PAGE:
LG broke new ground in 2008 when it introduced the BD300, the first Blu-ray Disc player to offer Netflix streaming. Although other companies have since added that feature, LG upped the media-streaming ante with its new BD370 ($299) by adding YouTube and CinemaNow. Most folks are familiar with Netflix and YouTube, but that other one might need some explaining. CinemaNow is an online service that lets you rent or buy movies, TV shows, and music videos. (Titles that you rent must be viewed within a 24-hour window, while the ones you buy can be streamed repeatedly at your convenience.) While CinemaNow's movie library doesn't come close to matching Netflix, it's an okay option for people who don't want to make the monthly payment on a Netflix account.
The BD370's Home menu screen, a sort of welcome portal, helps to differentiate it from the other two players. When you first power up, you're greeted by a group of icons that you can select with the remote control to play discs, stream video from an LG content partner, or view photos or listen to MP3 and WMA music files on a connected USB drive.
Along with its appealing Home screen, the BD370 sports a more solid look and feel than the other players in this test. A silver disc that you press to power up the player and play/pause discs dominates the front panel. Additional controls are located beneath a flip-down door alongside the player's lone USB port. Unfortunately, sticking a USB flash drive in there to enable BD-Live features on Blu-ray Disc means burdening the front panel with an odd-looking protuberance. A second USB port on the BD370's rear panel would have been a welcome addition.
The player's remote control is less bulky than previous LG BD player handsets, and it has a more stripped-down keypad - good news on both fronts. The buttons that you'll use most often are easy to locate. A sliding panel, meanwhile, conceals additional controls, including those to enable Bonus View audio and video tracks on Blu-ray Discs, switch video-output resolution, and enable picture-zoom and chapter-repeat modes. My only complaint about the "hidden" keypad is that the minuscule buttons are difficult to push. And forget about finding them with the room lights dimmed.
The BD370 is without a doubt the quickest, most responsive Blu-ray player I've yet tested. The disc tray was ready to load movies a mere 5 seconds after I pressed the silver circle on the player's front panel. Once loaded, basic (non-BD-Live) Blu-ray Discs and DVDs took a mere 10 seconds to start playing. Compared with the other two players, the LG's 2x fast-scan mode delivered somewhat choppy image quality - not a deal-breaker, but still worth mentioning.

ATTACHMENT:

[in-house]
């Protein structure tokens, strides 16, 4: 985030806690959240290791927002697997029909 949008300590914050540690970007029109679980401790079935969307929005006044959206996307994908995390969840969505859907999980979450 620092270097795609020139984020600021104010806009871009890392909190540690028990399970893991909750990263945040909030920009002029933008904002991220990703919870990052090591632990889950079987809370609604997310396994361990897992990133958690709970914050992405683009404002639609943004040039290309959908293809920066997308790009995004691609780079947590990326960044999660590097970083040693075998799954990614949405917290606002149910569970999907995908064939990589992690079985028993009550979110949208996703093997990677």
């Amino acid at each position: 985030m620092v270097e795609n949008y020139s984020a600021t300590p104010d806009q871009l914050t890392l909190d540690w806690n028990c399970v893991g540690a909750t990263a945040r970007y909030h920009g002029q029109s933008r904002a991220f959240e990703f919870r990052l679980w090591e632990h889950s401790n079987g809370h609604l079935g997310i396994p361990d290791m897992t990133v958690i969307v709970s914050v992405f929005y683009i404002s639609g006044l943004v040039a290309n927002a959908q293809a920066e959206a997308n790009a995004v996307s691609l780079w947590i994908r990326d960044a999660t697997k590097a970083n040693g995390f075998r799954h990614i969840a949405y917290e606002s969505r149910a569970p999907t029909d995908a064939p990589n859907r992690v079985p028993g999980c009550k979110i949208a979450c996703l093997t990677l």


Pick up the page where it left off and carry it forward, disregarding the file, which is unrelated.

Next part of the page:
To test the LG's video performance, I pulled out my trusty set of HQV Blu-ray and DVD test discs. When viewing the film- and video-resolution patterns on the BD version, the BD370 displayed noticeable flicker, while Jaggies tests revealed a slightly higher level of "stairstep" artifacts than on the other two players - something I also observed with the DVD version of the same disc. But I should add that the LG's somewhat deficient handling of test patterns didn't necessarily translate into problems when watching movies. For example, when I screened Revolutionary Road on Blu-ray Disc, the picture delivered by the LG looked pristine, and so did most movie DVDs that I watched. But those same DVDs looked somewhat soft as compared with the Samsung model when I viewed them using the players' component-video output - something to keep in mind if you plan to use that connection.
Picture quality on the high-def Netflix movies that I streamed varied. David Lynch's Eraserhead looked mottled and soft, although the Spanish horror film The Orphanage was notably crisper than when I first watched it on the BD300. CinemaNow movies, which are only offered in standard definition at present, looked about the same as Netflix's standard-def offerings: lower-rez than DVD and consistently flecked with macroblock noise patterns. And YouTube - well, we all know how lousy YouTube clips look on computer screens, let alone big-screen HDTVs.
The video performance of LG's BD370 lags a bit behind the competition, and your USB flash drive will look funny sticking out of its front panel - unfortunately, the only option if you want to take advantage of BD-Live features on discs. But otherwise solid looks, and speedy power-up and disc-loading, not to mention a broad range of content-streaming options, make it a good choice for someone looking to get the most mileage out of their Blu-ray Disc player.
• NetCast Entertainment Access with Netflix, CinemaNow, and YouTube video streaming
• WMA and MP3 audio playback
• Front-panel USB port
• LAN Port
• Outputs: HDMI, component- and composite-video; optical/coaxial digital and analog stereo audio
• 17 x 91/2 x 2 in, 6 lb Price $299
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